Monday, July 17, 2017

The Butterflies are Inside

                                               TUESDAY (July 11, 2017)

Charles is off at Boy Scout camp; and the forecast is strong storms. I don't like it one bit. We saw Valentine off to Guatemala this morning, without us, at 4:30am. I don't like that much either.

I am over-the-top excited for them to have adventures and travel and do new things...and I really wish sometimes, that they were still doing so from the safety of the baby carrier.

Just nerves. And butterflies have taken over my stomach.

You cannot go backwards, and technically, it is wrong to live in the past, wrong to pine after what cannot be, because you lose the present and the gift of now. Memories are awfully nice, though. Look:


2005; How a Flood Happens

Onward to my future: Thierry and I are going to Wisconsin...yes, it is still the Midwest, and not so very far from home, but Spring Green, home to the American Players Theatre. We are going to see "A Midsummer Night's Dream," tomorrow night, and "Cyrano de Bergerac," the next night. It is where Frank Lloyd Wright built Taliesin, his studio and home. I doubt this visit will grant us the opportunity to visit, but it is in the works for another time. We will also, curiosity oblige, visit the House on the Rock, because neither of us has ever been there, and because Neil Gaiman set a whole book, or at least part of a book in it. Scary as all get out.

MY get-away is going to be fun and romantic, and not a bit scary...except maybe for the walk back through the woods after the play in the dark, where the fairies lie in wait...

                                       MONDAY (July 18, 2017)
That was last week; the boy has returned from Scouts, happy and safe, even glad to be home. I have had one text from Valentine in Guatemala, all was well at that point, breakfast had consisted of "the best chocolate crepas EVER! And there was a strike, but now we are on our way to the village."

And Spring Green? A dream, a magical land where the theatre is better than promised and the hills are green and wooded; breath-taking, and everything has been influenced by the combination of the landscape and Frank Lloyd Wright.  The House on the Rock was built onto a rock that had a view. It is full of Japanese art, carved wooden window coverings and rock, reminiscent of FLW's work, as well as many, many other things. The hotel we stayed at, the theatre, many of the houses and buildings in the area, were FLW-built or inspired.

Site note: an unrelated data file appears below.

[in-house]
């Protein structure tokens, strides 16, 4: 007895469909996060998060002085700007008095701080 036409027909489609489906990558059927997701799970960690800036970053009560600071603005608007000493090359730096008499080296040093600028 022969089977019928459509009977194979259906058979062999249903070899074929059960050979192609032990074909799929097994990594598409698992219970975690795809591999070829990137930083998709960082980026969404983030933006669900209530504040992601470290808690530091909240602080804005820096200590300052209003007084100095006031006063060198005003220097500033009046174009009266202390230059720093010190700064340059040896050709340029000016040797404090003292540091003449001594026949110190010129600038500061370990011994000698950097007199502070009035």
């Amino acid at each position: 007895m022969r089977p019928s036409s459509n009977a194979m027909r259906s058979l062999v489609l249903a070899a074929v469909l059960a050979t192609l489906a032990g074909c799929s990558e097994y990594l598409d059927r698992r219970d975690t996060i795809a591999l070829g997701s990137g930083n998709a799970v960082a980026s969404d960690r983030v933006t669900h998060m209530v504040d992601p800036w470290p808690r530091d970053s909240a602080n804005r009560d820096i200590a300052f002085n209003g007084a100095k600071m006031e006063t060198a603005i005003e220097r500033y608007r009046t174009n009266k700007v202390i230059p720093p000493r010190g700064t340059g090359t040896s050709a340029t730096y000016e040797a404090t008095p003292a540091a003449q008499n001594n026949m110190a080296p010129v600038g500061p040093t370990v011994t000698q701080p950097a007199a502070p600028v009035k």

The places we stopped to eat all had local produce, fish and meat. Everything was delicious, from the salmon and asparagus to the coffee and local brews. We biked a few miles into town on Friday, and rode around, being tourists and having breakfast. It was such a leisurely trip, our phones had no reception and the wifi didn't work in our room, so we were almost completely disconnected from the rest of the world. Heaven.

The plays, though, for a lover of theatre, were "a thing of beauty and joy forever." Such beautiful, beautiful Shakepeare, with drums and music and joy. The "Up-the-Hill Theatre" is an outdoor theatre, and Act I is mostly by daylight, so you can see the trees behind the set and the moon and the clouds overhead. By the middle of Act II, the sky is midnight blue, with swirls of what might be clouds, the trees a dark outline, and the stage alight.  I don't necessarily like to be sitting outside for 3 hours when the day's temperatures have been in the 90's, but I practiced letting go, and enjoying being there. And the next night; for "Cyrano de Bergerac"? Not only was the weather absolutely perfect; 70-ish, but the play...was fabulous. It was the first time either Thierry or I had seen it performed in English; there was some anticipation. It was in English...and so FRENCH! We loved it! What fun, what humor, what a beautiful tragedy, what lovely humans and fragility portrayed. Hats off, APT.

The Hill Theatre

The House on the Rock

One of many planters: House on the Rock

The (almost) invisible books lining walls of the House on the Rock

As for the butterflies; one monarch wanders through every once in a while, but no eggs, no caterpillars, a sad day for our pollinator friends. The hummingbirds and bumblebees are frequent visitors, and I like to think, a harbinger of future goodness.

No comments:

Post a Comment

Thank you for stopping by. I am always happy to hear from you! Please leave a comment and let me know how you feel about a post or add advice, anecdotes, etc. of your own.